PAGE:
Allison got her start as a columnist at Georgetown University, writing the first ever dating column in the student newspaper from 2002-2004. She brought her popular (and sometimes controversial) column to newspaper AM New York from 2005-2007 & next in the magazine Time Out New York from 2007-2009.

TV

An on-camera media expert, Allison has made over 1,000 appearances on every major network, including NBC, CBS, ABC, Fox, CNN, MSNBC, FoxNews, E!, VH1, and MTV. Since 2009, she's been an on-air correspondent for NBC's New York NonStop, covering designers, celebrities, and behind-the-scenes at New York Fashion Week (next season will be her NINTH!) From 2007 - 2008, Allison was Editor-at-Large for STAR magazine, hired to be the tv "face" for their brand. Along the way, Allison has provided commentary for dozens of shows, including The Today Show, CBS' Early Show, Chelsea Lately, CNN's Reliable Sources, Access Hollywood, Showbiz Tonight, Fox&Friends, Glenn Beck, The Big Idea with Donny Deutsch, Hannity & Colmes, G4's Attack of the Show, MTV's It's On with Alexa Chung and the weekly Relationship 101 segment on Fox's Morning Show with Mike & Juliet.

Allison conceptualized, executive produced and co-hosted over 100 episodes of the short-form chat show, TMI Weekly, dubbed "The View of the Facebook generation," from Next New Networks 2008-2009. The show aired daily on NBC's NY NonStop cable channel as well as iTunes & Hulu - making over a quarter million dollars in ad revenue, setting records for web video at the time.

WEB & PUBLIC SPEAKING

A leading force in new media & web 2.0, Allison is the co-founder of NonSociety.com, a lifecasting platform that was selected as a 2009 Official Webby Honoree. She's been hired by companies like Unilever, Microsoft, A&E and The Learning Annex and universities including MIT's Sloan School of Business, University of Pennsylvania's Wharton School of Business and Harvard Business School to speak on new media, personal branding, marketing & entrepreneurship. A regular panelist at tech & media conferences around the world, she relishes the copious use of nametags. Brands have hired Allison as a celebrity spokesperson, talent endorser and expert for a variety of campaigns. In 2010, she starred in the Microsoft BING ad series highlighting well-known New York personalities like Andre Leon Talley, Zach Posen, Kelly Cutrone, and Sherri Shepard. In 2009, SONY hired her as a spokesperson alongside Peyton Manning & Justin Timberlake, starring in a national tv, print, radio & digital campaign or its Vaio laptop (Sony.com/Experts). Most recently, she has partnered with brands like Kodak, Cisco, Armani Exchange, Axe, Caress, Degree, Seaworld, T-Mobile, Volvo and Pepsi's Propel.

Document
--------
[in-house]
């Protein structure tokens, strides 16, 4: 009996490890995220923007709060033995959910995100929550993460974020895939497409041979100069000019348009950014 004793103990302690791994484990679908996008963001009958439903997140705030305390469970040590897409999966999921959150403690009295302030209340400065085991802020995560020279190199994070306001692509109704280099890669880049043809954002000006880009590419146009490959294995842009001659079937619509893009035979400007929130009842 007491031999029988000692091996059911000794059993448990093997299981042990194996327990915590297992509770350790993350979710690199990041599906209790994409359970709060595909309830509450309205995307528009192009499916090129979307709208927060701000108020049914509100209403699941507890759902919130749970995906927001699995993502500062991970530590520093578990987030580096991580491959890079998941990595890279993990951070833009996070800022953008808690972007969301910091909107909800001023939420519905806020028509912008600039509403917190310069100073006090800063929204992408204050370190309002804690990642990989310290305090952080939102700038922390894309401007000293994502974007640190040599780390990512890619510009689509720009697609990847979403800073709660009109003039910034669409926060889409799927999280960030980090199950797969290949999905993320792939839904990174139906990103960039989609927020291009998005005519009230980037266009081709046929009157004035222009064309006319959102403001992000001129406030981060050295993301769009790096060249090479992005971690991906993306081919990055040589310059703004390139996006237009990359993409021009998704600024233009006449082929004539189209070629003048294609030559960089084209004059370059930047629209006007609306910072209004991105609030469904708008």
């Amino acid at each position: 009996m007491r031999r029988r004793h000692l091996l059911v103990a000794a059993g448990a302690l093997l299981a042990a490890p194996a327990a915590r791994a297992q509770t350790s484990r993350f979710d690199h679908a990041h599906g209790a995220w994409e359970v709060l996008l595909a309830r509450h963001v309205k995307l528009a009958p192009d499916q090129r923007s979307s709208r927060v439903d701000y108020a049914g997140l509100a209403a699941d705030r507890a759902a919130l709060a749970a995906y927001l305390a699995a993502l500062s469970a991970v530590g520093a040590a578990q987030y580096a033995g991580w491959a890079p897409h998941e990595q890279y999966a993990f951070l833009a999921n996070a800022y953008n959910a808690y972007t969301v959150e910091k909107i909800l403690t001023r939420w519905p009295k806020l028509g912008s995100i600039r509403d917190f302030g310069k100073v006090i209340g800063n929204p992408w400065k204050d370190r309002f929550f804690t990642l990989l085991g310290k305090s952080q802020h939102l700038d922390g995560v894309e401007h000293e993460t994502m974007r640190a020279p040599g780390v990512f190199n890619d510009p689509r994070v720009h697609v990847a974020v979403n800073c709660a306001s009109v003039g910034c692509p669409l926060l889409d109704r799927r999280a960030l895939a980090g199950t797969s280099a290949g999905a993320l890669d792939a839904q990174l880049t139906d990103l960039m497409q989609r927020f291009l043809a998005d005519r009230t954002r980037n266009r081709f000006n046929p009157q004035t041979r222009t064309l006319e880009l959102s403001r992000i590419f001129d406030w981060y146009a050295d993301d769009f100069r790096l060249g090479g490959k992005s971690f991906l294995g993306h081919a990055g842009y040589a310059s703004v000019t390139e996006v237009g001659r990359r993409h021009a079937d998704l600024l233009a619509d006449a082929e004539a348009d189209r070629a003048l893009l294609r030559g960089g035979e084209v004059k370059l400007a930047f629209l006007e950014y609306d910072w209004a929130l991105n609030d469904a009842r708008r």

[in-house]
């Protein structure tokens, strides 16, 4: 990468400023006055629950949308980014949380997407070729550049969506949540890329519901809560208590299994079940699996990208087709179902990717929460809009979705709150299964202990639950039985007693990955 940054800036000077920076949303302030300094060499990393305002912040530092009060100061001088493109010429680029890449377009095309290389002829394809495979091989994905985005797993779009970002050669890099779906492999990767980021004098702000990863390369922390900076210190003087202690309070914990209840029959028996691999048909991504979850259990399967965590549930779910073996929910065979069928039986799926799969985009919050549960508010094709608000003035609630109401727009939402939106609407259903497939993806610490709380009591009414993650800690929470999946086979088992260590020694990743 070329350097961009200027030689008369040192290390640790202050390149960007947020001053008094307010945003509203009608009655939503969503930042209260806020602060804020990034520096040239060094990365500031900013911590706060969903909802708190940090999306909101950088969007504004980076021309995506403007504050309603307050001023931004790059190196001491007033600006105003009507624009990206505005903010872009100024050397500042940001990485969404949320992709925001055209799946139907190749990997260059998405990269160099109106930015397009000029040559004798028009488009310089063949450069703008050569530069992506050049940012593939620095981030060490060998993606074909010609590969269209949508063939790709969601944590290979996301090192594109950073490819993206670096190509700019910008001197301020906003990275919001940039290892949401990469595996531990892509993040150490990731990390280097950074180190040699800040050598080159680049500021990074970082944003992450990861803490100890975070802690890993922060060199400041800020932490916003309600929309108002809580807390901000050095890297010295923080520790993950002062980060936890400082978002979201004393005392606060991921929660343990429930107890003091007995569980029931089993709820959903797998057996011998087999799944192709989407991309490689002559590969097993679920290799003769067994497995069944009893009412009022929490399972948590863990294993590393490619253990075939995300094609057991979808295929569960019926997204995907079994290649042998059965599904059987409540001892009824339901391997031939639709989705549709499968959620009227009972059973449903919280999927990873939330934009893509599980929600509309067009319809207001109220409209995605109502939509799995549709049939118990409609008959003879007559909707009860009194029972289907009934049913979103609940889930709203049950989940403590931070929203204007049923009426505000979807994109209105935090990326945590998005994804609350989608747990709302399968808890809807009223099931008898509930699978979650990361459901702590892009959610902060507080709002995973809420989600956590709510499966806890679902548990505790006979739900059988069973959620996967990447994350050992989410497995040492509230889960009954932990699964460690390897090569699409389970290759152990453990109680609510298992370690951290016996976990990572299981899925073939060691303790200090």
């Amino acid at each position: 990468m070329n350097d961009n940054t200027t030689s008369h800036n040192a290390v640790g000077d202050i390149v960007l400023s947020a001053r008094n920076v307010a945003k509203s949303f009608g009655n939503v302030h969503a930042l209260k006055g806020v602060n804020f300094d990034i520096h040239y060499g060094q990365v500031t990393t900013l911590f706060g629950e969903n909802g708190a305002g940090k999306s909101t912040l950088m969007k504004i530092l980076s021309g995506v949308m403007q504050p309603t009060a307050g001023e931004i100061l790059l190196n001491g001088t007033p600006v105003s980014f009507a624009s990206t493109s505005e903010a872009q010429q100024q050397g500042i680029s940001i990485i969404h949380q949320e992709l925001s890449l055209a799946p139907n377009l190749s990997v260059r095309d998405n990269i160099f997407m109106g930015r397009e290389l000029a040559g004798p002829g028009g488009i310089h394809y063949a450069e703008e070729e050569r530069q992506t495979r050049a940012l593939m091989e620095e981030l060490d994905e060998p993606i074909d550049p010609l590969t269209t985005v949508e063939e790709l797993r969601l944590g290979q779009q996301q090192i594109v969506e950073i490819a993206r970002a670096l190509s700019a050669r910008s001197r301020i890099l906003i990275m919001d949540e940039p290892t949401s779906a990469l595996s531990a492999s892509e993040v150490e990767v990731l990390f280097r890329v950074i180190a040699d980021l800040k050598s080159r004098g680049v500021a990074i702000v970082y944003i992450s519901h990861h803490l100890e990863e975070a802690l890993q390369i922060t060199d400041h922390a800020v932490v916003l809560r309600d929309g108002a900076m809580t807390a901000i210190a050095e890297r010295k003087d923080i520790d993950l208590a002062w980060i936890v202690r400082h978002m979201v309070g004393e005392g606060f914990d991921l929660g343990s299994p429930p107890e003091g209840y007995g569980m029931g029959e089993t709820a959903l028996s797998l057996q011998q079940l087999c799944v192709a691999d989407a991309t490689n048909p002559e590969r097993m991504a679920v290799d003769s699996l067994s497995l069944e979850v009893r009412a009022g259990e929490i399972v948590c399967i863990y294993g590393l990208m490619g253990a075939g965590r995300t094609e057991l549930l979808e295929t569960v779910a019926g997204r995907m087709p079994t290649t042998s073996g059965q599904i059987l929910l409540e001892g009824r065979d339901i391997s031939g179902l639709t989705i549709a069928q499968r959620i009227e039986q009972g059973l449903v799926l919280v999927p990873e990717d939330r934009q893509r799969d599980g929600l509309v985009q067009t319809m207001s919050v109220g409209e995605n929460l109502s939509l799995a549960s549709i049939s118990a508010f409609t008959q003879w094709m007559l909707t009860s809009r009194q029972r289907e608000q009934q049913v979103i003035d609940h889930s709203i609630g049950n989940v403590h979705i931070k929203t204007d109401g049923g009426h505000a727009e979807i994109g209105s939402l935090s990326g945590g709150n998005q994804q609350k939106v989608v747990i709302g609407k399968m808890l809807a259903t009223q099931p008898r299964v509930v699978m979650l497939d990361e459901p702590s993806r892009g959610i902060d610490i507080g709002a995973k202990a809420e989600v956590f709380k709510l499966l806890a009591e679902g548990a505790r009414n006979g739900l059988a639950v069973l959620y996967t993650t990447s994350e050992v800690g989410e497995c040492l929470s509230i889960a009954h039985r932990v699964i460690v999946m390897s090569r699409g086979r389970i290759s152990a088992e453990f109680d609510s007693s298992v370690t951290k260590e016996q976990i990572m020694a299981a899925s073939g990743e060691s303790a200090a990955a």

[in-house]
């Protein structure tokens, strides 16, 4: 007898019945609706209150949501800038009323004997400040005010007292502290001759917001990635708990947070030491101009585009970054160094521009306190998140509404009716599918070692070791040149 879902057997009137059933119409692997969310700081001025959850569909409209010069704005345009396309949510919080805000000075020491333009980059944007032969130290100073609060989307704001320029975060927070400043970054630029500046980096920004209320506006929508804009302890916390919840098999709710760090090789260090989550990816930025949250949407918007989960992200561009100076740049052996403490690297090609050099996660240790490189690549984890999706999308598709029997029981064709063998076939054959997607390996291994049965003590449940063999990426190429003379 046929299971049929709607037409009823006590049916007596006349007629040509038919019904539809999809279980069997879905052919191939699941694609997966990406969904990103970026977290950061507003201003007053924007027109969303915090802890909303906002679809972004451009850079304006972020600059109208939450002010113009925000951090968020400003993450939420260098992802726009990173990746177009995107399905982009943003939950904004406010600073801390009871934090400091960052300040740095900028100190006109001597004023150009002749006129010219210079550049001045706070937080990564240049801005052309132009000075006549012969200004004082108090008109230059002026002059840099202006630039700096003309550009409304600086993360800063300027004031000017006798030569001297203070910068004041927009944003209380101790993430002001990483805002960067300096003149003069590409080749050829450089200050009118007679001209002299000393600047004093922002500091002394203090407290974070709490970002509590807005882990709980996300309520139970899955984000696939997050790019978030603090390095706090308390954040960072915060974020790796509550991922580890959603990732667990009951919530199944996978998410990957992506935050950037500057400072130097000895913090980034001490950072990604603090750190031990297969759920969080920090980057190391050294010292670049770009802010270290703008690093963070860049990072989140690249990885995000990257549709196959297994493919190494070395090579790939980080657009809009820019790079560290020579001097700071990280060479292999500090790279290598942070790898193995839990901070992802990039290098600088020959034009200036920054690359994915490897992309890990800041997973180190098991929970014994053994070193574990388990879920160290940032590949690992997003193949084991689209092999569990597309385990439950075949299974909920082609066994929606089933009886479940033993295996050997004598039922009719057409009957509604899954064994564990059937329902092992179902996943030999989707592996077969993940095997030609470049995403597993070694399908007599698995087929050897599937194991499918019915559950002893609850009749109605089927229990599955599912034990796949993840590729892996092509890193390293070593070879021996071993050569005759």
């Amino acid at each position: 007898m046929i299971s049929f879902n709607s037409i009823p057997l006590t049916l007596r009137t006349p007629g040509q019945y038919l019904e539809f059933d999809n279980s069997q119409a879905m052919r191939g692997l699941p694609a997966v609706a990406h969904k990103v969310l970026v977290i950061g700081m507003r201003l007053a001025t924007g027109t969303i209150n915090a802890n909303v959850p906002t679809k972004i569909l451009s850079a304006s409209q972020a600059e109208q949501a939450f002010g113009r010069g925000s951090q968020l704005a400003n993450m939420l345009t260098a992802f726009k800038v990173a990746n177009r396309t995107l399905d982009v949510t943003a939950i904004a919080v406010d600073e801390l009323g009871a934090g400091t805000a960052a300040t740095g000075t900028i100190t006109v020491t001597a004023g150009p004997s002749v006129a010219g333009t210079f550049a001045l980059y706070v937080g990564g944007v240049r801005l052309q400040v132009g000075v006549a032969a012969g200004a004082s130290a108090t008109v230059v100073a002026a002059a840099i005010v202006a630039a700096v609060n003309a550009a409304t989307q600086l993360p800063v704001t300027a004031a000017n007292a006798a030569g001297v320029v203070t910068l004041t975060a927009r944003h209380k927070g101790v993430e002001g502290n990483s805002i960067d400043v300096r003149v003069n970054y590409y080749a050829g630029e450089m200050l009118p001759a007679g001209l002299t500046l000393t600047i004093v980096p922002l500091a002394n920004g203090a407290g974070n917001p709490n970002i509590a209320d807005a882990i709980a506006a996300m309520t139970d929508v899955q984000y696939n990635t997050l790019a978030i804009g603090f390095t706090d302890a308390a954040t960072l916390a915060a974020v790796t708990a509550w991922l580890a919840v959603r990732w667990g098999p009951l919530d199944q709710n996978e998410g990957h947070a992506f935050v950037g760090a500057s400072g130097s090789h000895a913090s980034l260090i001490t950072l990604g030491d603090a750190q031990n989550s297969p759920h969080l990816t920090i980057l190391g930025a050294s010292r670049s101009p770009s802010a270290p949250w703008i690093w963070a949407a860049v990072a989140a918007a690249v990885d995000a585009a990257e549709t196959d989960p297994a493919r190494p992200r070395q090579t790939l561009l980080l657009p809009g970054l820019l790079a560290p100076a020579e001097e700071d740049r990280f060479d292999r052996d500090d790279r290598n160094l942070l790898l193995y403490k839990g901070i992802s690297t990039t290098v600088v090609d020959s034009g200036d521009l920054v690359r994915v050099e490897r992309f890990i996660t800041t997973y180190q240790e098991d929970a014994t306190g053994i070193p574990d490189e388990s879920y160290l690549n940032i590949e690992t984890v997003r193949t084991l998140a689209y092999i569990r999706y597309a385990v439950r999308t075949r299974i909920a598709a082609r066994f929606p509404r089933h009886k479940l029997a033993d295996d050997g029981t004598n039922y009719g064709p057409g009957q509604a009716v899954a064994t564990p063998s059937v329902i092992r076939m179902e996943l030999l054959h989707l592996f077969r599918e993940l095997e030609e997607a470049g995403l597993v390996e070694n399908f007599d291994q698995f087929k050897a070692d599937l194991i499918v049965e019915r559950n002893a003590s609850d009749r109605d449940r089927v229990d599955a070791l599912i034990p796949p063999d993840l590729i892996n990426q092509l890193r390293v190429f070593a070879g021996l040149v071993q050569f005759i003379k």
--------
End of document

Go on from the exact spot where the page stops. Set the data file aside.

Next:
Allison's passion is mentoring aspiring female journalists & entrepreneurs with unconventional career advice. She has mentored over fifty young women one-on-one. She has also worked with the organizations Oxfam, Women for Women International, Susan G. Komen and Charity: Water.

A social media addict, she has two laptops, a desktop, an iPad & an iPhone along with two Facebook profiles, four Twitter handles, a Myspace page, a LinkedIn account, a Flickr feed, four Tumblrs, three Movable Type blogs, one Wordpress, two Vimeos, one Quora account, two YouTube channels and a photogenic white shih-tzu named Lilly who - yep - tweets (@Lillydog). Combined, her accounts number over 150,000 fans, followers or subscribers. EARLY YEARS

Raised on the mean suburban streets of Chicago's North Shore, Allison attended New Trier High School, where she honed her "power dork" skills on the debate team, school newspaper and yes, even the Latin club.

In the midst of college, Allison worked on a high profile congressional campaign, later becoming the youngest legislative correspondent on Capitol Hill during the 107th Congress. After graduating Georgetown with a degree in political science in 2004, she provided occasional on-air election commentary during the 2004 race and was simultaneously rejected for a job at Bath & Body Works. In the five years since, her proudest moment was Oscar-winner Diablo Cody twittering that she admired Allison's "balls."

Her father is still waiting for her to get a "real job with health insurance." Additional sites: juliaallison.com